Uber’s largest shareholder has called for the car-booking company to focus on recovering market share in the US and growing in key European markets, a strategy that would end the founders’ original vision of building a transport service “everywhere, for everyone”.
Rajeev Misra, a board director of Japanese technology conglomerate SoftBank — which became Uber’s biggest shareholder on Thursday, with the formal closing of a $9.3bn investment — told the Financial Times that the transportation group had a faster path to profitability if it returned to its core markets such as the US, Europe, Latin America and Australia.
Mr Misra, who will join Uber’s board as part of the deal, insisted that exiting unprofitable countries was not solely about cutting its losses, which hit $1.5bn in the third quarter of 2017, but that growth prospects were more promising in its core markets.
“This is a growth company, this is not just about them cutting their losses,” he said. “Who cares if they lost a billion more or half a billion less?”
Uber had already started to leave some of its biggest emerging markets towards the end of the tenure of Travis Kalanick, the company’s controversial chief executive who was ousted in June. It sold its China business to rival Didi Chuxing in 2016, and merged its Russia business with local technology group Yandex shortly after Mr Kalanick’s departure.
However, Uber is still locked in expensive wars of attrition in India with local rival Ola and in Southeast Asia with Grab, and lost market share in the US to rival Lyft last year. SoftBank is already a major investor in several of Uber’s competitors — holding a 20 per cent stake in Didi, and a 30 per cent share of Grab — and its backing of the US company will complete its collection of ride-hailing themed investments.
SoftBank’s backing triggers a range of governance changes at the company and will give Dara Khosrowshahi, Uber’s chief executive, more control as he tries to turn the company round. SoftBank owns 15 per cent of the company’s shares after the transaction, while a consortium of other investors bought 2.5 per cent in the same deal.
A key challenge for Uber will be to improve the company’s financial position ahead of an initial public offering expected by October 2019. Mr Khosrowshahi has said that a key goal for this year is for the company to demonstrate a path to profitability.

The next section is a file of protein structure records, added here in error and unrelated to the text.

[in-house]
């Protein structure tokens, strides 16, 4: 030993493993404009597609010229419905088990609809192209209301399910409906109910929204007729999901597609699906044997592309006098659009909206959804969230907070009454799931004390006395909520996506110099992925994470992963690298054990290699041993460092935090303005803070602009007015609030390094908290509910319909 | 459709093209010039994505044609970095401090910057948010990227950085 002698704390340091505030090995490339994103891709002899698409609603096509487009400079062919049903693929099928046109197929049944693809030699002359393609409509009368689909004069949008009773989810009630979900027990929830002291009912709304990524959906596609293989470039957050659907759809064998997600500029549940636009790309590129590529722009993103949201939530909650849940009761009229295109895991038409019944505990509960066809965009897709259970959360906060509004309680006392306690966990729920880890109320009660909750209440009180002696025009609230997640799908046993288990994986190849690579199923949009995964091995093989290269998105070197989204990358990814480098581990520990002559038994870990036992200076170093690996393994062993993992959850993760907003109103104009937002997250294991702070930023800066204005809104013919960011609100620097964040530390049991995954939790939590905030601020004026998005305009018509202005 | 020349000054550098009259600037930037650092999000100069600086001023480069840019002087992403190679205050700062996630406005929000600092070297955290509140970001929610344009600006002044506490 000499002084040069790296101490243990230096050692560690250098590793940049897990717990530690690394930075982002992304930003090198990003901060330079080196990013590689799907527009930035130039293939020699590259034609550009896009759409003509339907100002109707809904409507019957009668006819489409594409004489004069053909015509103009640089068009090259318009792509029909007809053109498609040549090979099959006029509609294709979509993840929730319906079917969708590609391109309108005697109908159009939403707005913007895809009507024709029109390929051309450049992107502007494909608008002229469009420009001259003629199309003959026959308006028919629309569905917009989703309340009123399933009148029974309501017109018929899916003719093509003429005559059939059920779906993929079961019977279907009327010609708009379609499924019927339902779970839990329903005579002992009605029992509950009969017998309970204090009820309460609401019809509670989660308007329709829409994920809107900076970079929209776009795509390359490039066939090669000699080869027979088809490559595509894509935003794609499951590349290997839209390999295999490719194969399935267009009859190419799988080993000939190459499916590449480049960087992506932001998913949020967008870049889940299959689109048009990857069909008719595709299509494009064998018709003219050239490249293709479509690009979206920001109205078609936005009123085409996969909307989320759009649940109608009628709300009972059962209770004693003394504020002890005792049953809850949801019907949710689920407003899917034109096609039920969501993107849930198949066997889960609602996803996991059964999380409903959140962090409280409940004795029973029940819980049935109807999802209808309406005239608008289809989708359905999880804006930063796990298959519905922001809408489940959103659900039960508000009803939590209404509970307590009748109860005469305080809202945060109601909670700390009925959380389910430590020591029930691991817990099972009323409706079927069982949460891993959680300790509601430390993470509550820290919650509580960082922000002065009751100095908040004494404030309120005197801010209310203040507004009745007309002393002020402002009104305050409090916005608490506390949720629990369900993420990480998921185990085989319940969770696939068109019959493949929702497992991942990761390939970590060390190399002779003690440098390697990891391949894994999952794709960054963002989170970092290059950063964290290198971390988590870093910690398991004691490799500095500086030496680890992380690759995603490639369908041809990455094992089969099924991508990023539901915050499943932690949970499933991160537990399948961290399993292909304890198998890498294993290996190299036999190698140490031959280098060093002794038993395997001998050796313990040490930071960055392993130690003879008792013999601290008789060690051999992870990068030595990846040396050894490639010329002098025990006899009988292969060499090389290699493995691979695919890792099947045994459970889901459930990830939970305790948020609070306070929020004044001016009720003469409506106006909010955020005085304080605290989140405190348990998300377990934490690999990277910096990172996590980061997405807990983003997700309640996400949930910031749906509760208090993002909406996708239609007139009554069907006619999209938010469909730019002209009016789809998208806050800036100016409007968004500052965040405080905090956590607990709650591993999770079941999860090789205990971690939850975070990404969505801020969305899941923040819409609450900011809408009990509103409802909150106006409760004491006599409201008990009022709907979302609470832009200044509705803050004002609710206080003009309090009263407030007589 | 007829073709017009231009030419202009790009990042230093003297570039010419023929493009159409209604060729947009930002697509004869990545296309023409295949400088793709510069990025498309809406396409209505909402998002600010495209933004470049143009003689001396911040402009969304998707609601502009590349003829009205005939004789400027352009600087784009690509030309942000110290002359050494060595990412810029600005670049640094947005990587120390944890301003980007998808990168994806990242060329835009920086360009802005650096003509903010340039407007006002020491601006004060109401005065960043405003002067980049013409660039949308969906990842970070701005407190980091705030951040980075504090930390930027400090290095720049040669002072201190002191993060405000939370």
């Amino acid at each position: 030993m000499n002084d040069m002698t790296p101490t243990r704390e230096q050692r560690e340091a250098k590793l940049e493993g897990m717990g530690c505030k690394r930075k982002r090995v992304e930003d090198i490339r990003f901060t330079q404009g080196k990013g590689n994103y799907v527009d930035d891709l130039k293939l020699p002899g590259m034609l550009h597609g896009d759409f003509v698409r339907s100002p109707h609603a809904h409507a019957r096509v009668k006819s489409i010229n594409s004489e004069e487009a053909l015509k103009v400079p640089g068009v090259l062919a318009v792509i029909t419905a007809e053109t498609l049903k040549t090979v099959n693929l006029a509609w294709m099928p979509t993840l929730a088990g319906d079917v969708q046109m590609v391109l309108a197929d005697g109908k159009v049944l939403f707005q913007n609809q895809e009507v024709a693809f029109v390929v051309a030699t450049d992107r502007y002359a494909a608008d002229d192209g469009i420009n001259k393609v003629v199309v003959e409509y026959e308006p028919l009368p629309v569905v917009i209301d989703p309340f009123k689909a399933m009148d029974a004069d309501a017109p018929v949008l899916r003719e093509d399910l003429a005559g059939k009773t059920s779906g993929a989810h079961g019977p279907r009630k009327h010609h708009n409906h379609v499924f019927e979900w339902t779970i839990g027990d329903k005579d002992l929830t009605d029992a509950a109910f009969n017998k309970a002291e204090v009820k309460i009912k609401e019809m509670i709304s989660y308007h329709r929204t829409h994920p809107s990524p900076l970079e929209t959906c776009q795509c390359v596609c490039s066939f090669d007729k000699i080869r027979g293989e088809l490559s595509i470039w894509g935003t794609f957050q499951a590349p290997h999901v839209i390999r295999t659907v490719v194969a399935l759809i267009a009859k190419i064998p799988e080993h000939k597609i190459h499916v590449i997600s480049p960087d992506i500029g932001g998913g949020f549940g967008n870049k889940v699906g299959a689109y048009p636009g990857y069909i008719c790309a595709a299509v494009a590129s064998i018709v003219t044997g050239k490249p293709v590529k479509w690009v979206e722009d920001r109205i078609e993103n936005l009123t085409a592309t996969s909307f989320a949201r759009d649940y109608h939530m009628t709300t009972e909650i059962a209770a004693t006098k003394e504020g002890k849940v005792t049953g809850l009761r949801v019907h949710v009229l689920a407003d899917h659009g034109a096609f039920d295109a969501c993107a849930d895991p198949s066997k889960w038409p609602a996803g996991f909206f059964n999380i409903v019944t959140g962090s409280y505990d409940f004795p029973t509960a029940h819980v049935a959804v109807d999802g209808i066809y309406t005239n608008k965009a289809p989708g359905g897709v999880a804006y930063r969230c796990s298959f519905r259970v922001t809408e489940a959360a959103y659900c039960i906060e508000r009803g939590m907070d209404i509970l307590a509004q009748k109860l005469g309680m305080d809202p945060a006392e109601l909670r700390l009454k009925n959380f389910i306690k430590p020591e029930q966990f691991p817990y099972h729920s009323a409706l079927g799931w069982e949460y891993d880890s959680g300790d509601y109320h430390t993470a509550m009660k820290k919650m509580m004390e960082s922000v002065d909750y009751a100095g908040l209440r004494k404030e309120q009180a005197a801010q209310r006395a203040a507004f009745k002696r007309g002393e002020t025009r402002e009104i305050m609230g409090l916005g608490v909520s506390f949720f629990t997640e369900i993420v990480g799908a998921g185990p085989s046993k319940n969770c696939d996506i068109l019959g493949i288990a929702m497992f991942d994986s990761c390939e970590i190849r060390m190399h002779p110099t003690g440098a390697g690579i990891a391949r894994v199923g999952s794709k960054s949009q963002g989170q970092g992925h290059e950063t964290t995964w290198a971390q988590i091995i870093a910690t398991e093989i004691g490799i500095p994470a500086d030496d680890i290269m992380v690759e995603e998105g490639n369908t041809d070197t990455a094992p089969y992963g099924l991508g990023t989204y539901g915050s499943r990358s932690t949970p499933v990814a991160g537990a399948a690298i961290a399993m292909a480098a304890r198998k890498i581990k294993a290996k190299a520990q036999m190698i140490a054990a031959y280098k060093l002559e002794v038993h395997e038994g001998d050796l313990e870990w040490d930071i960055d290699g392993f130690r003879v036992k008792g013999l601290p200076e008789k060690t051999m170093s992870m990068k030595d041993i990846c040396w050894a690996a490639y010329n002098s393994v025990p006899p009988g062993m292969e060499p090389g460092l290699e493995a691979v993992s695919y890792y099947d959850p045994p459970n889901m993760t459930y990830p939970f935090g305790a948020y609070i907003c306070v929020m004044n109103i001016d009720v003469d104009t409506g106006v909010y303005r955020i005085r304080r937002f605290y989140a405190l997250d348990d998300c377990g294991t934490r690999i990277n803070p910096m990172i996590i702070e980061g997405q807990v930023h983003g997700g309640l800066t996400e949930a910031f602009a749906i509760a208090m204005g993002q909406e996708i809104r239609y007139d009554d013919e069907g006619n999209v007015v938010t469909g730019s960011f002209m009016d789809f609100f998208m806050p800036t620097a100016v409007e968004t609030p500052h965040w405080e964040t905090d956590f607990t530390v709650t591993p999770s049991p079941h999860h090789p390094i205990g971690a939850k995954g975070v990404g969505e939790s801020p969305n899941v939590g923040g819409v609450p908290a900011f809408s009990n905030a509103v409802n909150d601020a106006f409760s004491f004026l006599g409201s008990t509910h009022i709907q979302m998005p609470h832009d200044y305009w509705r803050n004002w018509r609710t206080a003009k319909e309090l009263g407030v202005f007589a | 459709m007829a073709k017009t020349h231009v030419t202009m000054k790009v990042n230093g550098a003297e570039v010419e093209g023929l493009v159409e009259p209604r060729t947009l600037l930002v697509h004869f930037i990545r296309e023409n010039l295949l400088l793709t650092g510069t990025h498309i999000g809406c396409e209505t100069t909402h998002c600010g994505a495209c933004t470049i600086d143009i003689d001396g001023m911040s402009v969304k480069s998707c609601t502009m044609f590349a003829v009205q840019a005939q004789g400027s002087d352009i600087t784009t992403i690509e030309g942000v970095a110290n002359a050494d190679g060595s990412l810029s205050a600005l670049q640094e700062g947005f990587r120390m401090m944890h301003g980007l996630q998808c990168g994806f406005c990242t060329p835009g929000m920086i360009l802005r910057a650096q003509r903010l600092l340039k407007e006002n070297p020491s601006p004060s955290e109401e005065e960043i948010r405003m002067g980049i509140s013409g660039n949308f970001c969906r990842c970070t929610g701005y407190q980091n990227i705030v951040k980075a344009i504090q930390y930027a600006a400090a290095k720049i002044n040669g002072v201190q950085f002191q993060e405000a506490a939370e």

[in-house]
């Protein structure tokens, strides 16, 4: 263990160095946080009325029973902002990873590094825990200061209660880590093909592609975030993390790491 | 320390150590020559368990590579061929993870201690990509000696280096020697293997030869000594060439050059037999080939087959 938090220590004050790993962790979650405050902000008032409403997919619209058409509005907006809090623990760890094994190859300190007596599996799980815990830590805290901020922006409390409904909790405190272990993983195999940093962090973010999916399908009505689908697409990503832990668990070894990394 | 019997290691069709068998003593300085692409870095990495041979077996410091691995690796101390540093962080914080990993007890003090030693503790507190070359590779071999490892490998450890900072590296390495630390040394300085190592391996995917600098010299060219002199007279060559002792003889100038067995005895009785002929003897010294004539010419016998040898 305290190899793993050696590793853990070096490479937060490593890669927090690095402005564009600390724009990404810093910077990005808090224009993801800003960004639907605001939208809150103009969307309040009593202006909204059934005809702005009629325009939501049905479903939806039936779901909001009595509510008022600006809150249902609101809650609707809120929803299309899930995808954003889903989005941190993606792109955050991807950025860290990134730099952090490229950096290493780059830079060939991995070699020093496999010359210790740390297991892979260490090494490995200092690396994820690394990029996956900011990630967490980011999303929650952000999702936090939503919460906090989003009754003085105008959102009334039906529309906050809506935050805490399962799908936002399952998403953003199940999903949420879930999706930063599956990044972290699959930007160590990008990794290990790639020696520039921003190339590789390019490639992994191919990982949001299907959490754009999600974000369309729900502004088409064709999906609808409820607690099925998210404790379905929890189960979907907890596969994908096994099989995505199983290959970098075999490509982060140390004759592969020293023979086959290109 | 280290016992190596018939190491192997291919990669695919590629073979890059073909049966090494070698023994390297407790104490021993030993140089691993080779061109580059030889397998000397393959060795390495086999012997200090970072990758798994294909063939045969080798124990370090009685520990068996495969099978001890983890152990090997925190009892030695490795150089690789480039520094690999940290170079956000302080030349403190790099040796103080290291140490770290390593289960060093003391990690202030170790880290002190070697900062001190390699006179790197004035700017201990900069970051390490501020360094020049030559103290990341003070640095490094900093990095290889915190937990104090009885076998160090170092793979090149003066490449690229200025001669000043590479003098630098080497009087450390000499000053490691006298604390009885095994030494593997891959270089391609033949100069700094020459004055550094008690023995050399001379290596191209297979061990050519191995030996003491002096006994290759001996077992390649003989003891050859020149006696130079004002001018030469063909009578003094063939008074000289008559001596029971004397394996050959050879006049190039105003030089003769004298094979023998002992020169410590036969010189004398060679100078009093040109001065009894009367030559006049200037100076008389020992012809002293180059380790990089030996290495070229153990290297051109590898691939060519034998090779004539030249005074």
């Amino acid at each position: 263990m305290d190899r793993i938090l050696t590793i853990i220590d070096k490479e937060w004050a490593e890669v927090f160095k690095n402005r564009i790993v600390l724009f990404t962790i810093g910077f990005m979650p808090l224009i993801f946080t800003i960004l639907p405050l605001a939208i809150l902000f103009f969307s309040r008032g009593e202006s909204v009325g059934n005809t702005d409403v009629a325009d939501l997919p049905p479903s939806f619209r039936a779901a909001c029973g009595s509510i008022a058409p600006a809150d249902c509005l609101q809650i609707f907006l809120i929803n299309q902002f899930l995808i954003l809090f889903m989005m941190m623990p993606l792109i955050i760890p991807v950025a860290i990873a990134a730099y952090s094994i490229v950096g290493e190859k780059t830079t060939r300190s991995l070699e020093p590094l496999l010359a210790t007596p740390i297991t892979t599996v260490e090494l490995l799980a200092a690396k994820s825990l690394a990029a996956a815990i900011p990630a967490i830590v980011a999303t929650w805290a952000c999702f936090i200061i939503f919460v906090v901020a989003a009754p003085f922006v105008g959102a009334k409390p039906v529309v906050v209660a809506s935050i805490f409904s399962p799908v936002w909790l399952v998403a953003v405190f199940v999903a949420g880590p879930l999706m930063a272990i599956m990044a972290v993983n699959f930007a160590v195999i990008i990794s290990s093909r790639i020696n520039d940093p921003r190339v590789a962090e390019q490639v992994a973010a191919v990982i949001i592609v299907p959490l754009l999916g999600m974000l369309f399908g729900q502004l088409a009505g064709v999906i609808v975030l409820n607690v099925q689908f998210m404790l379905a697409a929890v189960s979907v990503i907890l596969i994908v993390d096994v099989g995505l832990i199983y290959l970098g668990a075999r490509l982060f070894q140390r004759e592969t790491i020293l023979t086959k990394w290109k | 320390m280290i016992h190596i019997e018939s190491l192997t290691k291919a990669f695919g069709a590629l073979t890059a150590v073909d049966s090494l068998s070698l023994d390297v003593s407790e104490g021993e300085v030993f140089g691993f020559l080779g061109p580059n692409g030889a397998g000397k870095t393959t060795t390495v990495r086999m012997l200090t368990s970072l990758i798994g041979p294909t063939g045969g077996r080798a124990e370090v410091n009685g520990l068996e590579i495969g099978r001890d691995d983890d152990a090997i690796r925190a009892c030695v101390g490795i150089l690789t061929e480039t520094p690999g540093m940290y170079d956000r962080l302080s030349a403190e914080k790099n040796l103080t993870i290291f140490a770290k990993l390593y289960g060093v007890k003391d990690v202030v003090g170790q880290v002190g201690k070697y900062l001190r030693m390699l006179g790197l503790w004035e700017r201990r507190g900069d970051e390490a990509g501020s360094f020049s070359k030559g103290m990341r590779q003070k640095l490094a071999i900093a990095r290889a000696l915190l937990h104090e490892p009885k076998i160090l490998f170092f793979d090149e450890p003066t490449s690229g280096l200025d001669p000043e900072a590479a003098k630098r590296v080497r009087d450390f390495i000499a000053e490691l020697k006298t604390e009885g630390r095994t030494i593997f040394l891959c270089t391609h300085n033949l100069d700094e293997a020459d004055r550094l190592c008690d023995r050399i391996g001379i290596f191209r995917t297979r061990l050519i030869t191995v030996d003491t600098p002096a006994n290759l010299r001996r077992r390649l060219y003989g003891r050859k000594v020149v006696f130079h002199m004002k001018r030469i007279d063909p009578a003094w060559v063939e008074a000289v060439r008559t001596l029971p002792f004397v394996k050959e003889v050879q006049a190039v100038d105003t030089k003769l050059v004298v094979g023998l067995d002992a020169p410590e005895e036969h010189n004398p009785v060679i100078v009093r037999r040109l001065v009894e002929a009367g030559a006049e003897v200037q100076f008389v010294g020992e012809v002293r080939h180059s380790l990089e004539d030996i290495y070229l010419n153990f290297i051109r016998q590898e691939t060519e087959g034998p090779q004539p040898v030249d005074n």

While Uber’s business is growing fast — gross bookings grew 85 per cent last year to about $37bn, compared with $20bn in 2016 — its losses have also widened.
Mr Misra said the company should also revamp its Uber Eats food delivery business, which has been one of the company’s recent bright spots and has been expanding into new markets aggressively.
He added that the company needed to “restock human capital” following an exodus of much of its top leadership over the past 12 months.
“We’re proud to have SoftBank . . . and the entire consortium in the Uber family,” an Uber spokesman said in a statement. “This is a great outcome for our shareholders, employees and customers that strengthens Uber’s governance as we double down on our technology investments and continue to bring our services to more people in more places around the world.”
The closing of the deal marks the end of a seven-month process that was often fraught and seemed at risk of falling part. Its conclusion is a key part of Uber’s plan to move out from under the shadow of Mr Kalanick. Mr Kalanick sold $1.4bn worth of his shares as part of the transaction, which also reduced the influence of the company’s early investors.
Talks between SoftBank and venture capital firm Benchmark, a major Uber shareholder, started in June. But all discussions were put on hold over the summer when Uber was without a chief executive for more than two months.
The process resumed after Uber’s board appointed Mr Khosrowshahi as chief executive in September, although it was again delayed several times by the deep division on Uber’s board, which struggled to present a united front.
Arianna Huffington, the media entrepreneur and an Uber director, said the company saw SoftBank as a strategic partner.
“It was strategically very important for Uber to have SoftBank on the cap table in a significant way,” she said, referring to its investments in competitors.
“The deal would not have happened without Rajeev being able to see all the big, strategic reasons why that deal was important for the whole ride-sharing industry, and not being stopped by the internal drama, but always being able to navigate beyond it.”
* This article has been amended since original publication to correct the total value of the investment by SoftBank and a consortium of other investors
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